The History of Swing Music and Dancing
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The period of the 1930s and 1940s is known as the Swing Era. Big bands like Benny Goodman, Count Basie, Artie Shaw, and others became household names and music icons (“Jazz History- Swing”). Swing music was a trendy style of jazz, while swing dancing was very popular and performed in many dance halls. As they became more widespread, both became a vital part of America.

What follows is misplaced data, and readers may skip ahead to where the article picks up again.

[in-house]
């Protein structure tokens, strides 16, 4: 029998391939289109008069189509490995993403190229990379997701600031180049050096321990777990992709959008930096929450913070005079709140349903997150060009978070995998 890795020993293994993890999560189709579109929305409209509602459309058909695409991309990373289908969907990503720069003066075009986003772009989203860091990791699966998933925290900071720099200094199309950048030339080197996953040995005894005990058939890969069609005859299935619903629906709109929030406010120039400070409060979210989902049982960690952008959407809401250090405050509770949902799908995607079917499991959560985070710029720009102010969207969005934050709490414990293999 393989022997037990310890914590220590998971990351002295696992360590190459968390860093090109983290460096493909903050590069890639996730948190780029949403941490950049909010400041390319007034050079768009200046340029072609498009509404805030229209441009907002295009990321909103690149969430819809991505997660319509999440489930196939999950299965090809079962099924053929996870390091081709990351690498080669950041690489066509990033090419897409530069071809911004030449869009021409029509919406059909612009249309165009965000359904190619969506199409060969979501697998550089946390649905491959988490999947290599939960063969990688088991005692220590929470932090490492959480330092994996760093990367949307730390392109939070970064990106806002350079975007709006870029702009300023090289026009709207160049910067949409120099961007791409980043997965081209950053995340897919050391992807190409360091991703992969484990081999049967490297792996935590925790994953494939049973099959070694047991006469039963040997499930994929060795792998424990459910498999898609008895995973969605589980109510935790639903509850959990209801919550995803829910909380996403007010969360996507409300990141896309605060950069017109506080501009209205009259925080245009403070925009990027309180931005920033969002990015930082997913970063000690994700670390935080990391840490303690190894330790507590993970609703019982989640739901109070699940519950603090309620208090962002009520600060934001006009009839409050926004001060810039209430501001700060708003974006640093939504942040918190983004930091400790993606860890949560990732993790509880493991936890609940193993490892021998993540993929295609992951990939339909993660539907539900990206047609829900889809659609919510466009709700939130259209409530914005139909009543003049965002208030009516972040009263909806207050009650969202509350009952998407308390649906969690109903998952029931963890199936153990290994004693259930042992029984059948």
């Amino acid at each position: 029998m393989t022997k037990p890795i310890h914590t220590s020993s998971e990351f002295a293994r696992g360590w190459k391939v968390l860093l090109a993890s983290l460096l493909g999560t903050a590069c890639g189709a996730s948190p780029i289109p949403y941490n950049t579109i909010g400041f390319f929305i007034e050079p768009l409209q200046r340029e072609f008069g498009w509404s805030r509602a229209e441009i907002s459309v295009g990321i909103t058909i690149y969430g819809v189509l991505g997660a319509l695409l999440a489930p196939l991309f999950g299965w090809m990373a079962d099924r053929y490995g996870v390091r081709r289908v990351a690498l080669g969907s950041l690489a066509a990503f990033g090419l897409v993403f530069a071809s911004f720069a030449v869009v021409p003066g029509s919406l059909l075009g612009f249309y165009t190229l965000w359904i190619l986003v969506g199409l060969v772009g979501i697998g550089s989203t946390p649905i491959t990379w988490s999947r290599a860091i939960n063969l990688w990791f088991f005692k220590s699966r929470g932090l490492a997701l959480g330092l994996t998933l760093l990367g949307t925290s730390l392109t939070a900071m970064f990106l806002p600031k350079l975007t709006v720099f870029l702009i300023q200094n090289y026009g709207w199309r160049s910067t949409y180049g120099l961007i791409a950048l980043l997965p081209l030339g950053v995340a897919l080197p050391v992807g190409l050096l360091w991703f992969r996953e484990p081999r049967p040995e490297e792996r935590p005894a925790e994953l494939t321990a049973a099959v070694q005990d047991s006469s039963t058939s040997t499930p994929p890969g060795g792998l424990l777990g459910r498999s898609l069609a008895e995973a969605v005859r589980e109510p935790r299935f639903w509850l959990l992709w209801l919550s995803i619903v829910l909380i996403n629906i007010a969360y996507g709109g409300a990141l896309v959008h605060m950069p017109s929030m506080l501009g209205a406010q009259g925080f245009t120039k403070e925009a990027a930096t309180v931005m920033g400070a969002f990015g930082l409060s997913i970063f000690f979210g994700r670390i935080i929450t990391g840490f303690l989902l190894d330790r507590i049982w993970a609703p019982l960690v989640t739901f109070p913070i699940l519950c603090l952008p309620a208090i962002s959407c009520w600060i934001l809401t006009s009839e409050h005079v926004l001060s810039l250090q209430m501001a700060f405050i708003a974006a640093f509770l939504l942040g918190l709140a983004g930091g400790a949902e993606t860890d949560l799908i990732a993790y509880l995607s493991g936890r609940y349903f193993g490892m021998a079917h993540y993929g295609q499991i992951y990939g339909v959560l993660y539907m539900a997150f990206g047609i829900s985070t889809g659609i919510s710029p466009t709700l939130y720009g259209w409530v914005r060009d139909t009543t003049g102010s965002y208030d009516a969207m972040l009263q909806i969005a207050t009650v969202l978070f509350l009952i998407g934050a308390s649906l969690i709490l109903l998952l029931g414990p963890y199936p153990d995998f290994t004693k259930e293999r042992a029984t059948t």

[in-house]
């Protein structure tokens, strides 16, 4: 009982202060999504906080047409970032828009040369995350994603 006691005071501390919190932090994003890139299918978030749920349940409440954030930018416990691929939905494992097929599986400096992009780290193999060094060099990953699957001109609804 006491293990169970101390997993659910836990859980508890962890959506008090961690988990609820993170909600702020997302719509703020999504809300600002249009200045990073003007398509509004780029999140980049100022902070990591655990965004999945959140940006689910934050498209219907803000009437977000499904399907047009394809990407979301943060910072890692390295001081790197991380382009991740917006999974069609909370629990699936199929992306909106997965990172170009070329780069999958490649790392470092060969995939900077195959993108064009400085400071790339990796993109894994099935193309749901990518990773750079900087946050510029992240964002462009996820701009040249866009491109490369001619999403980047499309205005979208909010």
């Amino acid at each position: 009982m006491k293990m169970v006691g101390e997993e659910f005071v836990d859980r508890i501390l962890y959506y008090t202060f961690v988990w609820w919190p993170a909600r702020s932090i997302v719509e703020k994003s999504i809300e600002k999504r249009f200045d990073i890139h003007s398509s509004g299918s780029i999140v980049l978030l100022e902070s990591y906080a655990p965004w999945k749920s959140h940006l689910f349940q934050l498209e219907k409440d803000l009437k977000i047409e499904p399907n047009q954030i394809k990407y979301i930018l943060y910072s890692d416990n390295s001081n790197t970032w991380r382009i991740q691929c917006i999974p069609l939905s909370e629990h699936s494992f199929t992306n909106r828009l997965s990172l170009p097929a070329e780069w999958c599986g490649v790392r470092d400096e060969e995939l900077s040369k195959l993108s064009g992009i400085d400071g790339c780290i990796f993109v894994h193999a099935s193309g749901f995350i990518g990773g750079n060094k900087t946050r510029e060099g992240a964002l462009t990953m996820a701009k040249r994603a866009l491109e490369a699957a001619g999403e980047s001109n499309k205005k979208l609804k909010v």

The 1930s brought a style of music that was possibly the most fashionable and accessible in jazz history. Swing music was an extension of the New Orleans-style jazz almost single-handedly invented by Louis Armstrong, a man that was considered to be one of the greatest of all jazz musicians. Another brilliant musician was Satchmo, who was renowned for playing slightly ahead of the beat and inspired others to do the same (Kallen). Benny Goodmans bands and combos introduced swing to nationwide audiences through ballrooms, recordings, and the radio in 1934. He was the first white bandleader to include African American and white musicians performing together in public. In 1936, he presented two brilliant African American soloists, pianist Teddy Wilson and vibraphonist Lionel Hampton. Up until then, racial discrimination and segregation had suppressed the growth of African American jazz musicians, and carefree swing music began to be the most popular music in America (“The World Book Encyclopedia volume J”). Before the 1930s, bands in New York, Chicago, and the Southwest started to replace the traditional small group New Orleans style of jazz with larger and more powerful groups comprising of 12 to 16 musicians. A reason for this change was the lack of technology. Without a microphone or other amplification, bands had to devise another way to be heard in large ballrooms and dance halls. By increasing the number of musicians, the volume rose and arrangers became a key to the success of big bands. Bandleaders like Duke Ellington became famous as composers and arrangers, while other leaders hired arrangers or commissioned music for their groups. The New York big band style focused on the commercial tunes from Tin Pan Alley and other original compositions, finally blending the music of soloists like Louis Armstrong, Bix Beiderdecke, Coleman Hawkins, and Benny Goodman. Bands in Kansas City and the West were known for blues-oriented works concentrating on a steady swing from the rhythm section. A crucial part of success to these groups were the soloists, who added creativity and excitement to the music. The horn sections behind the soloists often improvised, but they eventually formalized their parts. However, the popularity of big bands decreased when World War II was coming to an end. By the 1940s, bebop was being created, and clubs like Mintons